The Ontario government has decided to resume all extracurricular activities in schools immediately, a decision that comes amid the easing COVID-19 restrictions in the province as the omicron surge appears to be slowing down.
Education Minister Stephen Lecce, a proponent of after-school sports and clubs, said school boards resuming all extracurricular activities are his key priority.
Humber College Vice President for Student Engagement Jason Hunter said he is happy with the province’s decision considering the current COVID-19 scenario, and he supports it.
He said being a sports fan and a father, he understands the importance of this decision.
Hunter said the decision is not just about extracurricular activities. It includes the relationships that come from those activities, the social engagement, and the feeling of being a part of a team.
“We really want people to be back,” he said.
Hunter said to ensure safety at these sporting events, the college will check the individual’s vaccination status and ensure social distancing and masking are in place.
The government’s decision includes resuming high contact sports like basketball, volleyball, and hockey that were sidelined because of the COVID-19 restrictions.
Current restrictions have allowed sports like ultimate Frisbee, which involves less contact, but banned basketball, hockey, and wrestling.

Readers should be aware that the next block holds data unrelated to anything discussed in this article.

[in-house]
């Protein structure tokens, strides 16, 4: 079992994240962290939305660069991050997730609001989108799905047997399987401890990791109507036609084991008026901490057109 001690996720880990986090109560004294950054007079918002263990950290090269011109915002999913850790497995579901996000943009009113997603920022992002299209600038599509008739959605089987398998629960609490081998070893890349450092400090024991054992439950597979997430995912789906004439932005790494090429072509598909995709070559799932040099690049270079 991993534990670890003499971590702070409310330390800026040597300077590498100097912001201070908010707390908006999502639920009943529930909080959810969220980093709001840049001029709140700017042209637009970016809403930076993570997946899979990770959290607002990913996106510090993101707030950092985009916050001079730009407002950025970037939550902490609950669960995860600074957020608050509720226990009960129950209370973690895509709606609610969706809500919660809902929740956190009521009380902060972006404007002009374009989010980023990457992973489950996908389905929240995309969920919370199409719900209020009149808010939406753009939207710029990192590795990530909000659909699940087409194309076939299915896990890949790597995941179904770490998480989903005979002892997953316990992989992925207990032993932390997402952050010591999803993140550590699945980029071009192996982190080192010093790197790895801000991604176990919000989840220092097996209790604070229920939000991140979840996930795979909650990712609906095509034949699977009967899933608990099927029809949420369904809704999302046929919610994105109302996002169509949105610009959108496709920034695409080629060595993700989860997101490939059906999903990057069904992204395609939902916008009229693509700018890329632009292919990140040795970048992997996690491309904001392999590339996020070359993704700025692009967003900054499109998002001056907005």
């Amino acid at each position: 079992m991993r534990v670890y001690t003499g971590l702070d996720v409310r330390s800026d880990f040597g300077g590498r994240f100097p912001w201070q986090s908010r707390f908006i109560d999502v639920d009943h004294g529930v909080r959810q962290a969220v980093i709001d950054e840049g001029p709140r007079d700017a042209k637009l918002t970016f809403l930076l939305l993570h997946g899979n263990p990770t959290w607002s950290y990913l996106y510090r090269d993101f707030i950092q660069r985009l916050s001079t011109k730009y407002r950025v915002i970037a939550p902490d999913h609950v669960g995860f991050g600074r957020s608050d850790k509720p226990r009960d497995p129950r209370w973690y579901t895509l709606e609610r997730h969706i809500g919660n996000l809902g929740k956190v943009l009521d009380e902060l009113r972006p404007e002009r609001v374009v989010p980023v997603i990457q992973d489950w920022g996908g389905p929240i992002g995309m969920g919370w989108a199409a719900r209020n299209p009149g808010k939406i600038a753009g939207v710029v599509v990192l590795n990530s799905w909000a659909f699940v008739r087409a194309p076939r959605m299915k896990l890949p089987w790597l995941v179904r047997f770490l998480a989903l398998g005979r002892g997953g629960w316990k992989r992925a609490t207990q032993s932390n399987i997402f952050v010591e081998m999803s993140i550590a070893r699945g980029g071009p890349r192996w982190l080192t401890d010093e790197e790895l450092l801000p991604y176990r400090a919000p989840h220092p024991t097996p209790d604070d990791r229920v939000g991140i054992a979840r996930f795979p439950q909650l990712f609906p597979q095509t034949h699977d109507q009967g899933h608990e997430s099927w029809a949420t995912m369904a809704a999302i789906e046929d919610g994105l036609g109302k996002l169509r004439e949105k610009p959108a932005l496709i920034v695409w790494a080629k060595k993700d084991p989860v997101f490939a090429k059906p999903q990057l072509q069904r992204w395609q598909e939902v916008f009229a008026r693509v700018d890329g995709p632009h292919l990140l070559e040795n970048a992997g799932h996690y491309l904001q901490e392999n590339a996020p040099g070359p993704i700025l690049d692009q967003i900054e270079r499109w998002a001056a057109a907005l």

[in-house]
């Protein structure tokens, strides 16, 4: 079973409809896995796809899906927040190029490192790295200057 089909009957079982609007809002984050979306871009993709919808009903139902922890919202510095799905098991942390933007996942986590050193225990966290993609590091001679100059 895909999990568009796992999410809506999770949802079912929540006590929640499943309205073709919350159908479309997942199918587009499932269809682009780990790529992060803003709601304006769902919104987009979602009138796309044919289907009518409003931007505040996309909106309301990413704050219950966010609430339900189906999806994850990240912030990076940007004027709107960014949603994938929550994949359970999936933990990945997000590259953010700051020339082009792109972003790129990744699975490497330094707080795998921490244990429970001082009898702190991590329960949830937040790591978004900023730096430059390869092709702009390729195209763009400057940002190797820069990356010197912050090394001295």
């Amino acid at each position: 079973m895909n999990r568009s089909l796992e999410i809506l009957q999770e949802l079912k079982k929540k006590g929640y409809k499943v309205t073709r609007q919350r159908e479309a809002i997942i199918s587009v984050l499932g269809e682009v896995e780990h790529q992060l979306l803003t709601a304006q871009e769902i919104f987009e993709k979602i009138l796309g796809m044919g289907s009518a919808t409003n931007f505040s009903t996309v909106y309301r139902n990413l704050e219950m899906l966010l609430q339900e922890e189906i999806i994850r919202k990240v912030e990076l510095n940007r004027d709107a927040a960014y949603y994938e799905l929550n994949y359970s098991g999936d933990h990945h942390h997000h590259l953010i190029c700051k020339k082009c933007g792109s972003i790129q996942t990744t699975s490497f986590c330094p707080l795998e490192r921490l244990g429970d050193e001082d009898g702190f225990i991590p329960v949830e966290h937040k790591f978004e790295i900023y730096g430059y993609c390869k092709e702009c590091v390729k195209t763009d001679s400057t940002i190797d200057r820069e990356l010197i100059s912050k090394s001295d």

Brett Pearce, a Humber Hawks basketball player, is happy with the Ontario government’s decision to resume extracurricular activities.
“Basketball has always been a way for me to calm myself down, clear my head and step away from all the struggles I am dealing with in my personal life,” said Pearce, who is a first-year guard.
He said he and his teammates didn’t practice for almost a month. They were all desperate to return as it was tough staying out this long as they had missed a lot of action during this closure.
“It is important for us to get back to work and start working towards becoming a national champion, the mentality we had preached all season,” Pearce said.
Men’s basketball head coach Omar Miles said it was challenging for him. Being there for his own family and his student-athletes at the same time was tough for him.
The coach said they have missed out on a lot of team building moments, including practices and team dinners.
He said the basketball team lost six players this year due to the COVID-19 restrictions. The continuous transition between this uncertain opening and closures during the pandemic has affected the athletes physically and mentally.
“It is like you ramp up, shape up, but then suddenly you go cold turkey,” Miles said.
A research on the global prevalence of depressive and anxiety symptoms in children and adolescents during COVID-19 shows that youth faced increased problems like anxiety, depression and eating disorders during the span of COVID-19 since 2020.
Ontario’s occupational therapist Bindia Darshan believes extracurricular activities complement what students learn in school are crucial for their success.
She said it is important to resume extracurricular activities as it is associated with student’s self-efficacy, satisfaction, holistic development and practical skill acquisition that includes emotional regulation and networking abilities.